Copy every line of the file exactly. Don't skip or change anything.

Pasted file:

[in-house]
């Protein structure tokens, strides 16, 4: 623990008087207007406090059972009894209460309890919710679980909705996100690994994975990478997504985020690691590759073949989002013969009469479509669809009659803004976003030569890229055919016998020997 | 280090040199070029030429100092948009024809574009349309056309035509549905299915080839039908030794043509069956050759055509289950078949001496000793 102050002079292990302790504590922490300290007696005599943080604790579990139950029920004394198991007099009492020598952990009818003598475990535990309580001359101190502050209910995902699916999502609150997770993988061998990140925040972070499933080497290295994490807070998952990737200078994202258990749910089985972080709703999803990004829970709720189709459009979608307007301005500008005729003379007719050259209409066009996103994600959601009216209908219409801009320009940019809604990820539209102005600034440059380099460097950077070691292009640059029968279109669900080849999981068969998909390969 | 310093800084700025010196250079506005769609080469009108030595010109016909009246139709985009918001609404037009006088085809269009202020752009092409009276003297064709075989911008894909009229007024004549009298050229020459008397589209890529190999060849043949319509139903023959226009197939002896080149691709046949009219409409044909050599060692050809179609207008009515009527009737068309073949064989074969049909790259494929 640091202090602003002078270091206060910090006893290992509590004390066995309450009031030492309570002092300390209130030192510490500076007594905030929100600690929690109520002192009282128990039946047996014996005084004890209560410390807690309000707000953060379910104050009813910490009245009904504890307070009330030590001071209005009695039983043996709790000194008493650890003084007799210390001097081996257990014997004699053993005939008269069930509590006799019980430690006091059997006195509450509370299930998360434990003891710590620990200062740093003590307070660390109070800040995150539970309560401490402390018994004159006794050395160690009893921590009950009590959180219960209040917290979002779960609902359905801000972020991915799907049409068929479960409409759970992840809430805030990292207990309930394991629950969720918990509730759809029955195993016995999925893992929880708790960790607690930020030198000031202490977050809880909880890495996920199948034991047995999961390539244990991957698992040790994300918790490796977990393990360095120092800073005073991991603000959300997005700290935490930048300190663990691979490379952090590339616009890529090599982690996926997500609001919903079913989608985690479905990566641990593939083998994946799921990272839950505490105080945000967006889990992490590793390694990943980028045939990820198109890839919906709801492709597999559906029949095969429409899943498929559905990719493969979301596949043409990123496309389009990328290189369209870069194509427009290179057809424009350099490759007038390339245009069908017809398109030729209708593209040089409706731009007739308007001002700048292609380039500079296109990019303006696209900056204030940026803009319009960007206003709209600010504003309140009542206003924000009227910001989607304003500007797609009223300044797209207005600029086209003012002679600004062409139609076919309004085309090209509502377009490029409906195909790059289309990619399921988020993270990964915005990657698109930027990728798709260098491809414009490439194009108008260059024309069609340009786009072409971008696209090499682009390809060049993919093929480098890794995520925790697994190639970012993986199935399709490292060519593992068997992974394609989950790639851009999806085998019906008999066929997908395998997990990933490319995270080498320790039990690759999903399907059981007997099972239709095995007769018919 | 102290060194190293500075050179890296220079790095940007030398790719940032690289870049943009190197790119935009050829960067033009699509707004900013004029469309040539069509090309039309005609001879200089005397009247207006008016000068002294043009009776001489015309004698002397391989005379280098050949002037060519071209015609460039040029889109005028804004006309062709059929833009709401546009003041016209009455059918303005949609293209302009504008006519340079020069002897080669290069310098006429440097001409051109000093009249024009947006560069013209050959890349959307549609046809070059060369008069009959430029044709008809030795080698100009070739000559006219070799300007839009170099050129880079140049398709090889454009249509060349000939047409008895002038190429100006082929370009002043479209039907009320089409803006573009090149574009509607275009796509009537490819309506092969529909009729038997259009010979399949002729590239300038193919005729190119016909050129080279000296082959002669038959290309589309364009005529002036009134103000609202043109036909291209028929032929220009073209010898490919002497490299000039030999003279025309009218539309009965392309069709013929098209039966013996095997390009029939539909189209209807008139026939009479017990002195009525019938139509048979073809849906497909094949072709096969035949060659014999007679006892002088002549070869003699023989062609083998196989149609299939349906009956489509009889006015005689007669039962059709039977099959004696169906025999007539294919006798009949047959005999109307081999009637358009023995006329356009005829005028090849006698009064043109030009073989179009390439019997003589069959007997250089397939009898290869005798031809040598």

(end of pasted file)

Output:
[in-house]
């Protein structure tokens, strides 16, 4: 623990008087207007406090059972009894209460309890919710679980909705996100690994994975990478997504985020690691590759073949989002013969009469479509669809009659803004976003030569890229055919016998020997 | 280090040199070029030429100092948009024809574009349309056309035509549905299915080839039908030794043509069956050759055509289950078949001496000793 102050002079292990302790504590922490300290007696005599943080604790579990139950029920004394198991007099009492020598952990009818003598475990535990309580001359101190502050209910995902699916999502609150997770993988061998990140925040972070499933080497290295994490807070998952990737200078994202258990749910089985972080709703999803990004829970709720189709459009979608307007301005500008005729003379007719050259209409066009996103994600959601009216209908219409801009320009940019809604990820539209102005600034440059380099460097950077070691292009640059029968279109669900080849999981068969998909390969 | 310093800084700025010196250079506005769609080469009108030595010109016909009246139709985009918001609404037009006088085809269009202020752009092409009276003297064709075989911008894909009229007024004549009298050229020459008397589209890529190999060849043949319509139903023959226009197939002896080149691709046949009219409409044909050599060692050809179609207008009515009527009737068309073949064989074969049909790259494929 640091202090602003002078270091206060910090006893290992509590004390066995309450009031030492309570002092300390209130030192510490500076007594905030929100600690929690109520002192009282128990039946047996014996005084004890209560410390807690309000707000953060379910104050009813910490009245009904504890307070009330030590001071209005009695039983043996709790000194008493650890003084007799210390001097081996257990014997004699053993005939008269069930509590006799019980430690006091059997006195509450509370299930998360434990003891710590620990200062740093003590307070660390109070800040995150539970309560401490402390018994004159006794050395160690009893921590009950009590959180219960209040917290979002779960609902359905801000972020991915799907049409068929479960409409759970992840809430805030990292207990309930394991629950969720918990509730759809029955195993016995999925893992929880708790960790607690930020030198000031202490977050809880909880890495996920199948034991047995999961390539244990991957698992040790994300918790490796977990393990360095120092800073005073991991603000959300997005700290935490930048300190663990691979490379952090590339616009890529090599982690996926997500609001919903079913989608985690479905990566641990593939083998994946799921990272839950505490105080945000967006889990992490590793390694990943980028045939990820198109890839919906709801492709597999559906029949095969429409899943498929559905990719493969979301596949043409990123496309389009990328290189369209870069194509427009290179057809424009350099490759007038390339245009069908017809398109030729209708593209040089409706731009007739308007001002700048292609380039500079296109990019303006696209900056204030940026803009319009960007206003709209600010504003309140009542206003924000009227910001989607304003500007797609009223300044797209207005600029086209003012002679600004062409139609076919309004085309090209509502377009490029409906195909790059289309990619399921988020993270990964915005990657698109930027990728798709260098491809414009490439194009108008260059024309069609340009786009072409971008696209090499682009390809060049993919093929480098890794995520925790697994190639970012993986199935399709490292060519593992068997992974394609989950790639851009999806085998019906008999066929997908395998997990990933490319995270080498320790039990690759999903399907059981007997099972239709095995007769018919 | 102290060194190293500075050179890296220079790095940007030398790719940032690289870049943009190197790119935009050829960067033009699509707004900013004029469309040539069509090309039309005609001879200089005397009247207006008016000068002294043009009776001489015309004698002397391989005379280098050949002037060519071209015609460039040029889109005028804004006309062709059929833009709401546009003041016209009455059918303005949609293209302009504008006519340079020069002897080669290069310098006429440097001409051109000093009249024009947006560069013209050959890349959307549609046809070059060369008069009959430029044709008809030795080698100009070739000559006219070799300007839009170099050129880079140049398709090889454009249509060349000939047409008895002038190429100006082929370009002043479209039907009320089409803006573009090149574009509607275009796509009537490819309506092969529909009729038997259009010979399949002729590239300038193919005729190119016909050129080279000296082959002669038959290309589309364009005529002036009134103000609202043109036909291209028929032929220009073209010898490919002497490299000039030999003279025309009218539309009965392309069709013929098209039966013996095997390009029939539909189209209807008139026939009479017990002195009525019938139509048979073809849906497909094949072709096969035949060659014999007679006892002088002549070869003699023989062609083998196989149609299939349906009956489509009889006015005689007669039962059709039977099959004696169906025999007539294919006798009949047959005999109307081999009637358009023995006329356009005829005028090849006698009064043109030009073989179009390439019997003589069959007997250089397939009898290869005798031809040598």